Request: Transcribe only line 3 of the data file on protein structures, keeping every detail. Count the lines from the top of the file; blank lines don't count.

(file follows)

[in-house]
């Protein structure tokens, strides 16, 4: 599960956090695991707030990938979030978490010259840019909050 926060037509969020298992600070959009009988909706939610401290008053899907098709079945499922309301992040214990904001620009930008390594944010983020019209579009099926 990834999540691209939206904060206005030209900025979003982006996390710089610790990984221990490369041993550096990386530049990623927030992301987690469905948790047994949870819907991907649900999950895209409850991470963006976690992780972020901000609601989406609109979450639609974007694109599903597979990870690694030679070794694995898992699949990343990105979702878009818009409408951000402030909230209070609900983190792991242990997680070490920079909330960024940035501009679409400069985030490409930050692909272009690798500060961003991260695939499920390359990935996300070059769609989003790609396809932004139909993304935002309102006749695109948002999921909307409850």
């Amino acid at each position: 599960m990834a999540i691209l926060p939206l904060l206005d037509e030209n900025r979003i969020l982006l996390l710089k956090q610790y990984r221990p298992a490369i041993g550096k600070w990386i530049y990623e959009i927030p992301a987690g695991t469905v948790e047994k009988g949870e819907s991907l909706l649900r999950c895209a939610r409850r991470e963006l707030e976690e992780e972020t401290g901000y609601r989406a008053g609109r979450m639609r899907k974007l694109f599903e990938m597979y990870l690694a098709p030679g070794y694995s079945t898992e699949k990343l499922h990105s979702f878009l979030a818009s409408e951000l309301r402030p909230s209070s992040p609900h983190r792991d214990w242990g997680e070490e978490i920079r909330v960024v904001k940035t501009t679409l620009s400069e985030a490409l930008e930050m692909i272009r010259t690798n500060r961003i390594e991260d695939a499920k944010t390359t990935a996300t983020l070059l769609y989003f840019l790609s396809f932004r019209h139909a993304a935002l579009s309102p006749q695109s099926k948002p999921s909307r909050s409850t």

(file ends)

């Amino acid at each position: 599960m990834a999540i691209l926060p939206l904060l206005d037509e030209n900025r979003i969020l982006l996390l710089k956090q610790y990984r221990p298992a490369i041993g550096k600070w990386i530049y990623e959009i927030p992301a987690g695991t469905v948790e047994k009988g949870e819907s991907l909706l649900r999950c895209a939610r409850r991470e963006l707030e976690e992780e972020t401290g901000y609601r989406a008053g609109r979450m639609r899907k974007l694109f599903e990938m597979y990870l690694a098709p030679g070794y694995s079945t898992e699949k990343l499922h990105s979702f878009l979030a818009s409408e951000l309301r402030p909230s209070s992040p609900h983190r792991d214990w242990g997680e070490e978490i920079r909330v960024v904001k940035t501009t679409l620009s400069e985030a490409l930008e930050m692909i272009r010259t690798n500060r961003i390594e991260d695939a499920k944010t390359t990935a996300t983020l070059l769609y989003f840019l790609s396809f932004r019209h139909a993304a935002l579009s309102p006749q695109s099926k948002p999921s909307r909050s409850t």